Now, reviewing Apollo Lite, it brought the same debate and unavoidably led a discussion to Tesla. Here is a twitter debate:

Twitter User @PK8820

This is one step away from being exactly what @elonmusk said about autonomy: camera-based with some kinda radar. But not LIDAR based which is expensive and useless in rain and fog.

Twitter user JB:

That "one step" being lidar. It's not either video or lidar, but both. Everywhere *except* Tesla. Why is Tesla the outlier? Superior tech? Better engineers?

Nope. Marketing. Musk needs to be able to sell the lie of FSD to gullible customers. He cant do that if they use lidar. 

But Twitter user RanLo reminds us: 

Tesla has cameras, RADAR and sensors.


[Supply Chain]

Made-Outside-China

  • Giant (捷安特) : Made in China is over 

Giant, the world's biggest bike maker tells Bloomberg that "Made in China" is over. Its Chairwoman Bonnie Tu said that

“(Giant) took Trump's threats seriously in September last year and soon shut down a China-based plant. When Trump ramped the tariffs up to 25 percent in May, the company accelerated its efforts to shift most U.S. orders out of China.”

The company also saw a record 9.8 percent spike in share value, the highest increase in four years, according to Taiwan News

  • Apple: iPhones can ALL be made outside of China

In June, Apple told Bloomberg so.

Matt Schrader, a China analyst at commented

“Turns out those Foxconn investments in India worth keeping an eye on…Remember, Tim Cook is a supply chain guy. Steve Jobs hired him away from Compaq and elevated him specifically because he's a supply chain guy. He pioneered the Foxconn assembly model, and I guarantee you he's thinking about how to reduce Beijing's leverage.”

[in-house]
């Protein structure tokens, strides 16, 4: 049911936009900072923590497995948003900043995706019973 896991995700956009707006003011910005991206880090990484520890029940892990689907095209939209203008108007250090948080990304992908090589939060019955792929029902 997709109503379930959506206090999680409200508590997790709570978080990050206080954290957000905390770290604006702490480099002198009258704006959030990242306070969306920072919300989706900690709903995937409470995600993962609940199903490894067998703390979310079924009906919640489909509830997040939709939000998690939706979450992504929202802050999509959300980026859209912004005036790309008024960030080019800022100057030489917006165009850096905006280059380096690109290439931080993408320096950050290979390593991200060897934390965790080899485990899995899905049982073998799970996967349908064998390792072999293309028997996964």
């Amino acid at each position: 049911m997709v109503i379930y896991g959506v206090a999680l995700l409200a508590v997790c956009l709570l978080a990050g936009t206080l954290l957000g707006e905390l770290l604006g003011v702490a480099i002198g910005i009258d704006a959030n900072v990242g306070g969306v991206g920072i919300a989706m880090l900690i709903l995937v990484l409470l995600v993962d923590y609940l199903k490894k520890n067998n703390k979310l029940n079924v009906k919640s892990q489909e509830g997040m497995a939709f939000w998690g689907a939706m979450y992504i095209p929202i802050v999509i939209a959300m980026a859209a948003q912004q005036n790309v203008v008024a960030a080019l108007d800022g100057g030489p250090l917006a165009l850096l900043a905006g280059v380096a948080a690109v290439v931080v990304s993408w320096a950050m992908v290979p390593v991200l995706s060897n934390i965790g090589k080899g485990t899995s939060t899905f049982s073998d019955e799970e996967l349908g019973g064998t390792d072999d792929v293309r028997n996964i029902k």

Another twitter user added:

Samsung took 14 months to move all phone (manufacturing) out of China after THAAD 2017. Samsung makes more phones than Apple.”


[Trade]

Nothing Rare

By now, we probably all learned rare earth is not that rare (60 minutes)but the costs on environment damage forbid many rare-earth-rich nations including the U.S. on mining it. However, with U.S.-China’s fierce trade battle, how severe is it to the U.S. if China bans on rare earth export?

Simon Rabinovitch , a China-focused journalist at The Economist, dug deep. Below is where he found China does and doesn’t have leverages:

China(’s) real advantage is downstream: turning ores into oxides and metals into products. This is where it has focused in the past decade…

So the big question: would this hurt the US? The experts I spoke to generally agreed that the threat to the Pentagon is overblown. Its demands are small enough in size ("can fit in one suitcase") that it can work around China…

But damage to US supply chains would be real…

That begs a second question: how long before the US and others catch up to China's processing & production abilities? .. (According to a China rare earth company executive in Jiangxi, China): “Our equipment can basically be bought on the open market. It would take a couple of months to replicate our factory abroad. Then it would take at least a couple of years to master the production process." In other words, a cushion, but not a big one.

Simon’s tweet thread is here. The full article on The Economist is here.